Changes at The Pass

Changes at The Pass: Innovative restaurant trims tasting menu and reduces the cost

Innovative restaurant trims tasting menu and reduces the cost

The Pass interior
Chefs are still on stage at The Pass, but the menu has gotten shorter. Photo by Ralph Smith Photography
The Pass fish taco
A fish taco that doesn't look like a taco. Photo by Ralph Smith Photography
The Pass lamb belly
Lamb and tuna belly served on a hot rock. Photo by Ralph Smith Photography
The Pass Yonder Way Farm egg
A Yonder Way Farm egg gets paired with caviar. Photo by Ralph Smith Photography
The Pass King crab
King crab with watermelon and tomato gazpacho. Photo by Ralph Smith Photography
The Pass Testa
A supplement made from pig's head with kohlrabi, apple, and mustard. Photo by Ralph Smith Photography
The Pass rabbit
Rabbit with wild bay leaves, fava beans, and morel mushrooms. Photo by Ralph Smith Photography
The Pass gnocchi
Gnocchi with coppa, fava beans and ricotta pepperoncini. Photo by Ralph Smith Photography
The Pass rose
For dessert, a take on frosé. Photo by Ralph Smith Photography
The Pass interior
The Pass fish taco
The Pass lamb belly
The Pass Yonder Way Farm egg
The Pass King crab
The Pass Testa
The Pass rabbit
The Pass gnocchi
The Pass rose

Now that it’s the only restaurant with a dedicated tasting menu inside the Houston limits — Cureight in The Woodlands and Eculent in Kemah are still holding it down beyond the Sam Houston Tollway— The Pass is making some changes. While the restaurant, which shares a building with its more casual sibling Provisions, will always remain an upscale fine dining experience, it now comes at a lower price and is less demanding of its customers’ time.

Chef-owners Seth Siegel-Gardner and Terrence Gallivan have implemented a new menu that cuts the number of courses from nine to five and lowers the price to $65 ($105 with wine or beverage pairing), which compares favorably to the $74 Oxheart changed for six courses before it closed in March. The changes came in response to request from diners, who wanted a shorter, less expensive experience.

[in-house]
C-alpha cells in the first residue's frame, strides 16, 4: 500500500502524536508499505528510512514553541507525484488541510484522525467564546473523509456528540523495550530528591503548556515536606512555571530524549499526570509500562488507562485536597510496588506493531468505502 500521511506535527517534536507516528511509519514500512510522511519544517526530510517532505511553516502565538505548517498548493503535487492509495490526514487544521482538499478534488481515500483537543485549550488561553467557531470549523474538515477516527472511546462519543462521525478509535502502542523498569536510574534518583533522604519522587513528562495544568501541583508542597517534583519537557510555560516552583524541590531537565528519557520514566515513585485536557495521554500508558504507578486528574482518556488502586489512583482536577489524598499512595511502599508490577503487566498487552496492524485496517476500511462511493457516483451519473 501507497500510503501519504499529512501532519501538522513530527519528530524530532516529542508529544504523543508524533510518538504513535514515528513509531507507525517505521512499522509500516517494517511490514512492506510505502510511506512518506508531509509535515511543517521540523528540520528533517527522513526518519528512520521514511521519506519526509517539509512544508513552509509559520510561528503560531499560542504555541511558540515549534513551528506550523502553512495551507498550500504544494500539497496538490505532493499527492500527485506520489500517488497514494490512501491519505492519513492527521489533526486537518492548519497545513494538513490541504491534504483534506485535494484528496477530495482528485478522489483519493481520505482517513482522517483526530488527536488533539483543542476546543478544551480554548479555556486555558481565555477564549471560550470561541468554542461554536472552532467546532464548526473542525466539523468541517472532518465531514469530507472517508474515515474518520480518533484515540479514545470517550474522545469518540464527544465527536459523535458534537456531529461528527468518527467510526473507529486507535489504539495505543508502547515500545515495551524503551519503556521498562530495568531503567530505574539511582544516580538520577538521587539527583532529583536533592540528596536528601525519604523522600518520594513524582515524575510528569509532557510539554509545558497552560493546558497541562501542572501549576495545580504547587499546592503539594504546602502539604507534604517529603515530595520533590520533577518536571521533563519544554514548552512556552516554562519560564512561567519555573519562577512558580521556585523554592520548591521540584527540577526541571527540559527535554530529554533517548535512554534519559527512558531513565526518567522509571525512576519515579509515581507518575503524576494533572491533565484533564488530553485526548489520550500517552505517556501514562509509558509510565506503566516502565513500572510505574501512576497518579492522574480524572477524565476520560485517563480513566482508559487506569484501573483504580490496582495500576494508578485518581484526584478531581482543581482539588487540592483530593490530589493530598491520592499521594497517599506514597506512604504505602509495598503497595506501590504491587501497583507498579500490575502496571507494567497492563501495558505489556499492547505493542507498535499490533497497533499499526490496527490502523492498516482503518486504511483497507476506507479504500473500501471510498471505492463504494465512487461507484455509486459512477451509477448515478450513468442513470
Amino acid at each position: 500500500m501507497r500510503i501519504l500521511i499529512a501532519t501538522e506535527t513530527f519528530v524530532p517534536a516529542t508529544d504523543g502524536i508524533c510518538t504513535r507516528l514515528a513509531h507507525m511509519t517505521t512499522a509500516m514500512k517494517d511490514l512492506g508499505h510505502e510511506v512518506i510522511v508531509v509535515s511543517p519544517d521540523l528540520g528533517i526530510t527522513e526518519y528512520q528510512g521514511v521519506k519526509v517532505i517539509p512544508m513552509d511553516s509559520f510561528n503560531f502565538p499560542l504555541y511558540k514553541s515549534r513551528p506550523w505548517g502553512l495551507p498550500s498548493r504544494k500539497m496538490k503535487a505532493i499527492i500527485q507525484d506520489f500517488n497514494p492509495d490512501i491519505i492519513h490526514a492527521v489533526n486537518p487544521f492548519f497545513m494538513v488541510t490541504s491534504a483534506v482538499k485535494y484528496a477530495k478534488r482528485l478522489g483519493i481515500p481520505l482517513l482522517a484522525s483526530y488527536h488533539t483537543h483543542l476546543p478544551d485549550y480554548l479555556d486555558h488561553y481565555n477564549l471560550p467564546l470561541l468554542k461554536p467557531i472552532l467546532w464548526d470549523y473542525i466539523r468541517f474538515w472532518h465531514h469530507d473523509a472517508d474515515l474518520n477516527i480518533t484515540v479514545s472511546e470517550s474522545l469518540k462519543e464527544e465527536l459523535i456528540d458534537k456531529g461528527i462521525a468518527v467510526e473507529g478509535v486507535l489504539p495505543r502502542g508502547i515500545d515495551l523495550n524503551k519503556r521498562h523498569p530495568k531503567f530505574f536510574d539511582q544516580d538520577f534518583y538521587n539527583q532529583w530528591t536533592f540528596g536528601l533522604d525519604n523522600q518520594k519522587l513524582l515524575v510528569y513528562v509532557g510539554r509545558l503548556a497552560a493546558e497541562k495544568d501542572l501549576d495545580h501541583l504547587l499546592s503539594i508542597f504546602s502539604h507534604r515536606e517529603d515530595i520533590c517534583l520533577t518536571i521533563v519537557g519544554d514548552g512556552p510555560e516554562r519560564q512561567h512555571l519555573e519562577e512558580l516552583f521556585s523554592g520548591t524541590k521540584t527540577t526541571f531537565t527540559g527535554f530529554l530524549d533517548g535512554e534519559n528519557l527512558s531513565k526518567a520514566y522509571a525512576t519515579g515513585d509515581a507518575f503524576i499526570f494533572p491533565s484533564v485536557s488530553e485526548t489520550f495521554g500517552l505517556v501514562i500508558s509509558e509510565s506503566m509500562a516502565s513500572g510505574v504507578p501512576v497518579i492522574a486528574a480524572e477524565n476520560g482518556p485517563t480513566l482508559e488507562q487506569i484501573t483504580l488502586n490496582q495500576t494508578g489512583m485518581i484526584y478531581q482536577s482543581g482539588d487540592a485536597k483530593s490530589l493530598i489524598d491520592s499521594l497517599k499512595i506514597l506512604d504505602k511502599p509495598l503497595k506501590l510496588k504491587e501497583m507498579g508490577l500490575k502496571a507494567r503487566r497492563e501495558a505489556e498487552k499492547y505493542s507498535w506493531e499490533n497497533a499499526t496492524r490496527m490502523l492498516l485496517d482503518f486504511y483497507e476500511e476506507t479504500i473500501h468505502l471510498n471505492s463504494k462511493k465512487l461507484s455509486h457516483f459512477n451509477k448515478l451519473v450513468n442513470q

“(The format) needed to evolve,” Siegel-Gardner tells CultureMap. “With the way people are eating out and the way our cooking styles have change, for us, it was a natural change. It wasn’t a knee jerk reaction to anything.”

By sticking to the basic script, dinner should only take about an hour-and-a-half, which cuts an hour or so from the meal. Some diners may want a little more control over their meals than a tasting menu provides, but Gallivan still sees value in the format for those looking for a refined experience.

“I think the tasting menu is a bastion of cooking. It gives a chef or a restaurant a way to steer the boat for the guests,” Gallivan says. Later, he adds, “I think for us the tasting menu is a way you can tell a little bit of a story. You can showcase different ingredients, different techniques. For us, it’s also a way to show a little sense of humor.”

Although the menu has become shorter, The Pass maintains its culinary perspective of elevating ingredients and surprising diners. A dish labeled “fish taco” may be eaten by hand, but the contents of snapper and uni and the presentation won’t be confused for a conventional taco (see photo above).

Diners who want a longer experience may add on up to three supplements. Currently, all three dishes utilize ingredients from Yonder Way Farm in Fayetteville. Priced between $12 and $18, these dishes offer both additional luxury (one consists of a farm egg with caviar) and can also make the meal more filling (via a pork loin that can be split between as many as four people).

Gallivan acknowledges that supplements at other restaurants can dramatically raise the price of the meal or leave diners feeling left out that they’re missing out on the best dishes if they don’t pay for the upgrades. Thankfully, that’s not the approach at The Pass.

“We wanted to make it so you can add on a course where it wouldn’t be a dramatic decision (financially),” Gallivan says. “It just gives people a little more control over how their night progresses.”

“It’s also based on timing,” Siegel-Gardner adds. “If you love gnocchi, get that supplement. It’s kind of choose your own adventure.”

Whether all these changes are enough to vault Siegel-Gardner and Gallivan from the list of James Beard Award semifinalists onto the roster of finalists remains to be seen. Still, as the restaurant prepares to celebrate its fifth anniversary this fall, it’s good to see the chefs continue to give passionate diners plenty of reasons to book their next reservation. 

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